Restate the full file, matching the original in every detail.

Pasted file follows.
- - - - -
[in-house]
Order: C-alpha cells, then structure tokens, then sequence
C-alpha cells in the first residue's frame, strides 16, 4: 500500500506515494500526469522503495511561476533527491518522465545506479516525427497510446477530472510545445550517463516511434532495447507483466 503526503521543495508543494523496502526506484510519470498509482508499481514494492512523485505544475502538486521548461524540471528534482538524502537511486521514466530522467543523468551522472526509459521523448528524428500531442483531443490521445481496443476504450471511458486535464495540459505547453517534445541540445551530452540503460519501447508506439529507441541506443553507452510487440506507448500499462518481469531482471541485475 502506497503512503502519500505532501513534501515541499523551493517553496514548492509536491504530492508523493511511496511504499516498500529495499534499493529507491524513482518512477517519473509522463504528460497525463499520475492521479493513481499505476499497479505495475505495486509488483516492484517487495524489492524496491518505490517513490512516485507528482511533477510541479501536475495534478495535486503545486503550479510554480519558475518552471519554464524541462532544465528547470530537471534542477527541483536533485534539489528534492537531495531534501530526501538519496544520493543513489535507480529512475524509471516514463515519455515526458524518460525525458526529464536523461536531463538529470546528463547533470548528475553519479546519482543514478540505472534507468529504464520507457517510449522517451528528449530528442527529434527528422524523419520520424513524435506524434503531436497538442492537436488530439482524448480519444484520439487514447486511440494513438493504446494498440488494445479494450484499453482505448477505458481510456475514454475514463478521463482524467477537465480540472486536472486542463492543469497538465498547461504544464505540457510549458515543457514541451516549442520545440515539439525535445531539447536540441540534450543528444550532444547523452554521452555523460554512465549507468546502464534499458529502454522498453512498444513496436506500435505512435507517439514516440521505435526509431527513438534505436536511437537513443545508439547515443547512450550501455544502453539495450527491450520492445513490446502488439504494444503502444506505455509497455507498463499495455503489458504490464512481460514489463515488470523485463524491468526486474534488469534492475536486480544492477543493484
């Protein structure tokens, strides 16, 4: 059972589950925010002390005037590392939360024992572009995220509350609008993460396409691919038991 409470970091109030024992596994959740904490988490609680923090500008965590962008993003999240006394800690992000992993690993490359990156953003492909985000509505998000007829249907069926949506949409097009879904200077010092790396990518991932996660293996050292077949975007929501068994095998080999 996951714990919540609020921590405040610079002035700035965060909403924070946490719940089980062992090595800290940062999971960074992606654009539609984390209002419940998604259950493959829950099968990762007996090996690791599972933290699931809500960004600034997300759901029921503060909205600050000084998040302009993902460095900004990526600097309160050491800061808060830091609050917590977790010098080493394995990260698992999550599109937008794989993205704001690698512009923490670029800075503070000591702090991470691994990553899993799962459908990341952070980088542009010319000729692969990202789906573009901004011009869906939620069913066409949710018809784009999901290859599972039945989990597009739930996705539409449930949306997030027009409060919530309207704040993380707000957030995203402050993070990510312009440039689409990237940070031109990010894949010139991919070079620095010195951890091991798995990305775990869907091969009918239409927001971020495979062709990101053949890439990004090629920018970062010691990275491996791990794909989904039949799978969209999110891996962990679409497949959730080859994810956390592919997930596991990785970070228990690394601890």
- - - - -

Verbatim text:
[in-house]
Order: C-alpha cells, then structure tokens, then sequence
C-alpha cells in the first residue's frame, strides 16, 4: 500500500506515494500526469522503495511561476533527491518522465545506479516525427497510446477530472510545445550517463516511434532495447507483466 503526503521543495508543494523496502526506484510519470498509482508499481514494492512523485505544475502538486521548461524540471528534482538524502537511486521514466530522467543523468551522472526509459521523448528524428500531442483531443490521445481496443476504450471511458486535464495540459505547453517534445541540445551530452540503460519501447508506439529507441541506443553507452510487440506507448500499462518481469531482471541485475 502506497503512503502519500505532501513534501515541499523551493517553496514548492509536491504530492508523493511511496511504499516498500529495499534499493529507491524513482518512477517519473509522463504528460497525463499520475492521479493513481499505476499497479505495475505495486509488483516492484517487495524489492524496491518505490517513490512516485507528482511533477510541479501536475495534478495535486503545486503550479510554480519558475518552471519554464524541462532544465528547470530537471534542477527541483536533485534539489528534492537531495531534501530526501538519496544520493543513489535507480529512475524509471516514463515519455515526458524518460525525458526529464536523461536531463538529470546528463547533470548528475553519479546519482543514478540505472534507468529504464520507457517510449522517451528528449530528442527529434527528422524523419520520424513524435506524434503531436497538442492537436488530439482524448480519444484520439487514447486511440494513438493504446494498440488494445479494450484499453482505448477505458481510456475514454475514463478521463482524467477537465480540472486536472486542463492543469497538465498547461504544464505540457510549458515543457514541451516549442520545440515539439525535445531539447536540441540534450543528444550532444547523452554521452555523460554512465549507468546502464534499458529502454522498453512498444513496436506500435505512435507517439514516440521505435526509431527513438534505436536511437537513443545508439547515443547512450550501455544502453539495450527491450520492445513490446502488439504494444503502444506505455509497455507498463499495455503489458504490464512481460514489463515488470523485463524491468526486474534488469534492475536486480544492477543493484
């Protein structure tokens, strides 16, 4: 059972589950925010002390005037590392939360024992572009995220509350609008993460396409691919038991 409470970091109030024992596994959740904490988490609680923090500008965590962008993003999240006394800690992000992993690993490359990156953003492909985000509505998000007829249907069926949506949409097009879904200077010092790396990518991932996660293996050292077949975007929501068994095998080999 996951714990919540609020921590405040610079002035700035965060909403924070946490719940089980062992090595800290940062999971960074992606654009539609984390209002419940998604259950493959829950099968990762007996090996690791599972933290699931809500960004600034997300759901029921503060909205600050000084998040302009993902460095900004990526600097309160050491800061808060830091609050917590977790010098080493394995990260698992999550599109937008794989993205704001690698512009923490670029800075503070000591702090991470691994990553899993799962459908990341952070980088542009010319000729692969990202789906573009901004011009869906939620069913066409949710018809784009999901290859599972039945989990597009739930996705539409449930949306997030027009409060919530309207704040993380707000957030995203402050993070990510312009440039689409990237940070031109990010894949010139991919070079620095010195951890091991798995990305775990869907091969009918239409927001971020495979062709990101053949890439990004090629920018970062010691990275491996791990794909989904039949799978969209999110891996962990679409497949959730080859994810956390592919997930596991990785970070228990690394601890």